Branded items on marketplaces: what you need to know

, Branded items on marketplaces: what you need to know

We discussed the challenges of selling on marketplaces recently, and as experienced retailers will already be aware of, it isn’t a walk in the park. Alongside the significant challenges of managing to make sales, stay ahead of your competitors and keeping prices at a level that doesn’t hurt your profit margins too much, there is the added challenge of having your account penalised if a complaint is made. And complaints about sellers don’t just come from customers – other sellers may complain to the marketplace, and brand owners too. When those complaints are lodged, the marketplaces investigate – starting with suspending the seller account. With the risk that comes to your business, is it worth even attempting to sell branded items? We take a look.

Why do marketplaces restrict sales of branded items?

You can probably already guess at why marketplaces restrict branded items. Knowing these reasons don’t make it any easier for sellers, but forewarned is forearmed, and can help you to establish a way forward.

Customer confidence

Customers like shopping with marketplaces like Amazon and eBay because they know they have support if something goes wrong with their order. Maybe they received the wrong size, the wrong colour, or maybe even the wrong item altogether (mistakes will always be made when humans are involved after all). By buying from a marketplace, rather than directly from a retailer, customers know they will have a place to escalate to if they do encounter an issue with their order, and the seller doesn’t resolve the issue as they would like.

Reducing counterfeiting

In the early 2000s when eCommerce was starting to become a thing, many consumers questioned the authenticity of the products that were being sold. There was a lot of discussion about fake products, especially when buying from a company based outside of the UK. Customers came to know and trust the Amazon marketplace, and they knew that that they could contact Amazon to help resolve the issue if they did receive a fake item. Trust in eBay sellers was slower to build, but as more retailers and professional sellers came to sell there, so customers learnt what to look for and how to avoid potentially counterfeit items.

Protection for brand owners

Although marketplaces are there for businesses to sell through, they have long been concerned with offering protection for brand owners. After all, if a brand that is a household name announces that they don’t allow their products to be sold through Amazon or eBay, that would put a huge dent in the confidence of customers buying on the platform. So it makes sense that they work with brand owners to help prevent unauthorised selling of those items. In doing so, they’re helping to prevent the sale of stolen goods, and helping brand owners to prevent the value of their brand being decreased.

Where there are agreements for brand exclusivity, marketplaces can help to maintain such arrangements. It might be that the brand is only sold through their own website or through another marketplace or department store retailer, such as with designer handbags. Or it might be that the brand owner sells on the marketplace, but doesn’t permit any other retailer to sell their products on that marketplace – helping to eliminate product bought on the grey market.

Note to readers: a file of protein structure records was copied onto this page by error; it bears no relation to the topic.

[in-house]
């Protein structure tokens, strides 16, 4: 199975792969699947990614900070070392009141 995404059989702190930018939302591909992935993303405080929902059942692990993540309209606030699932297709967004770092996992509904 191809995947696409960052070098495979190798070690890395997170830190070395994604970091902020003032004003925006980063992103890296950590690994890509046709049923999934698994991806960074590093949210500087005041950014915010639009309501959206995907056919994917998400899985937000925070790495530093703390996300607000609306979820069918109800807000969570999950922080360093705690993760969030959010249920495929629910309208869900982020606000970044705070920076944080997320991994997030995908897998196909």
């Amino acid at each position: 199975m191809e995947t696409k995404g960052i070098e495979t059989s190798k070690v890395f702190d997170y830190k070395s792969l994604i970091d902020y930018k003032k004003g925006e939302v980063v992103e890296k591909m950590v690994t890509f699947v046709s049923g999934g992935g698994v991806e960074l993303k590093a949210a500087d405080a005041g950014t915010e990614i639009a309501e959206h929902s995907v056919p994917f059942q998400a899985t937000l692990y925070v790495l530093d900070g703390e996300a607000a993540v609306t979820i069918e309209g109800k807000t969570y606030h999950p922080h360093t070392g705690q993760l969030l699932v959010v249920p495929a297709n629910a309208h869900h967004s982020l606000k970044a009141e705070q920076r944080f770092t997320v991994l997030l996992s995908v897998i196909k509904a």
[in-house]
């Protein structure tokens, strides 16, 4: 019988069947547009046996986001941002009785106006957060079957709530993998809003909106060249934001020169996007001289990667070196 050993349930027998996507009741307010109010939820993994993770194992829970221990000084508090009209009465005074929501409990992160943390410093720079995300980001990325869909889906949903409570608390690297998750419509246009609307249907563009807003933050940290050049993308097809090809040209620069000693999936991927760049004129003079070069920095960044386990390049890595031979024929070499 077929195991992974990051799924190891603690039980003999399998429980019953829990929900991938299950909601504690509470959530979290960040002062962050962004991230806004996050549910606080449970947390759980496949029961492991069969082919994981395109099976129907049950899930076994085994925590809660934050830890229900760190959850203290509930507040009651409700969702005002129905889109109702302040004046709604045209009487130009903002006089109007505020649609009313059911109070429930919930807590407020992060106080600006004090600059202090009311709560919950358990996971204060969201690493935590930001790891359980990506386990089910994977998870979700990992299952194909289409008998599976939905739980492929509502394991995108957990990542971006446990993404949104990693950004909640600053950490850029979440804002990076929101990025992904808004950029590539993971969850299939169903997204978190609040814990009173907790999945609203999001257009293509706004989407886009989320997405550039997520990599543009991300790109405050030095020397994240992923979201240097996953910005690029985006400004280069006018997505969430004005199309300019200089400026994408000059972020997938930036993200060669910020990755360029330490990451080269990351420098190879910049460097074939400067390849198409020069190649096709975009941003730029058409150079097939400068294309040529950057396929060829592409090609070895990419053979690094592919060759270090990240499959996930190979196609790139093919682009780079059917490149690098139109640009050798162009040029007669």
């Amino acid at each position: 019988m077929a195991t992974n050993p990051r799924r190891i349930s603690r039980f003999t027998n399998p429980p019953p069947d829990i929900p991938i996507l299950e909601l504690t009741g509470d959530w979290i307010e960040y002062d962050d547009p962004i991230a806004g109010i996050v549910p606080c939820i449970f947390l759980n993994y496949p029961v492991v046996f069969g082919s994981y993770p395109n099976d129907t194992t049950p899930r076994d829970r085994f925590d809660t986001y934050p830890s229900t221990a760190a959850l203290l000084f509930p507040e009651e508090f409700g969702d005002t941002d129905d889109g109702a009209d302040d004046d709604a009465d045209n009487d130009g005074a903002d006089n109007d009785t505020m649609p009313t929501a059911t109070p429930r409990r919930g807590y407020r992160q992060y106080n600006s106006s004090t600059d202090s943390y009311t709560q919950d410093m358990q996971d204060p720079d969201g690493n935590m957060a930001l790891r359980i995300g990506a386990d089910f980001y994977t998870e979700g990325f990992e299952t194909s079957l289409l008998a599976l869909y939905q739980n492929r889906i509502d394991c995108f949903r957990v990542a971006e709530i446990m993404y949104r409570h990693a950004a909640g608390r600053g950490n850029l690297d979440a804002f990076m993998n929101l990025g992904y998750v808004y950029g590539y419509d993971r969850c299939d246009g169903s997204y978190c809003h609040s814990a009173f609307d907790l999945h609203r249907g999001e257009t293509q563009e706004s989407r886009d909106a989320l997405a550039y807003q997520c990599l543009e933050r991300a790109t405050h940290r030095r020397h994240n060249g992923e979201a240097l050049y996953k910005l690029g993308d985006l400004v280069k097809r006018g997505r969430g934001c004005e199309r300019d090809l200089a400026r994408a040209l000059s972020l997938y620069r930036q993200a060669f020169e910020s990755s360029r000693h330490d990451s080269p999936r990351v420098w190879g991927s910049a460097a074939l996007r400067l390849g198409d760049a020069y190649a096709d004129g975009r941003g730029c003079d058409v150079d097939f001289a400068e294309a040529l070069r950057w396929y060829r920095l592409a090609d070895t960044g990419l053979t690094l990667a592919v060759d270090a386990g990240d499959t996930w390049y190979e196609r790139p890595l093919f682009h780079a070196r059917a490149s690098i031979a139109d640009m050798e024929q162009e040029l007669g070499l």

Marketplaces like Amazon have had brand registry available for brand owner to register their products as theirs for a long time. Until relatively recently, sales of items that were registered to brand owners weren’t actually restricted. This meant that brands would need to send cease and desist letters, and ultimately then take legal action where necessary. Now, however, brands can restrict sales of their items by third party sellers, which means that sellers who have procured stock or have a DropShipping arrangement can’t sell on those marketplaces.

What do you need to sell brands on marketplaces?

Marketplaces may stipulate that sellers need a trademark license, proof of patent or copyright ownership to be able to sell branded goods on marketplaces. If you’re a retailer or are DropShipping, then ideally you’ll have correspondence with the brand owner that confirms they have authorised your business to sell their products. The letter of authorisation is likely to need:

  • To have been issued by the owner or an employee of the brand owner
  • To be issued on company letter head of the brand owner
  • The brand name in the letter that has been issued to you will need to match the brand name you’re selling
  • The name the letter is addressed to should match the name on your seller account

You may need to provide additional evidence, such as emails sent by the brand owner to your business. If you are DropShipping, you may need a letter from your supplier confirming that they have authorisation from the brand owner to resell items.

Without sufficient evidence that you have obtained authorisation to sell items from that brand, your seller account is at risk of being suspended until the marketplace has investigated. Appeals to get your account reinstated can be long and drawn out, and (particularly on Amazon), accounts often end up being terminated with funds being held, leaving you out of pocket. Working with a solicitor that specialises in marketplace law to appeal your case can sometimes result in your account being reinstated, but this comes at additional cost and doesn’t guarantee that you will get the result that you want.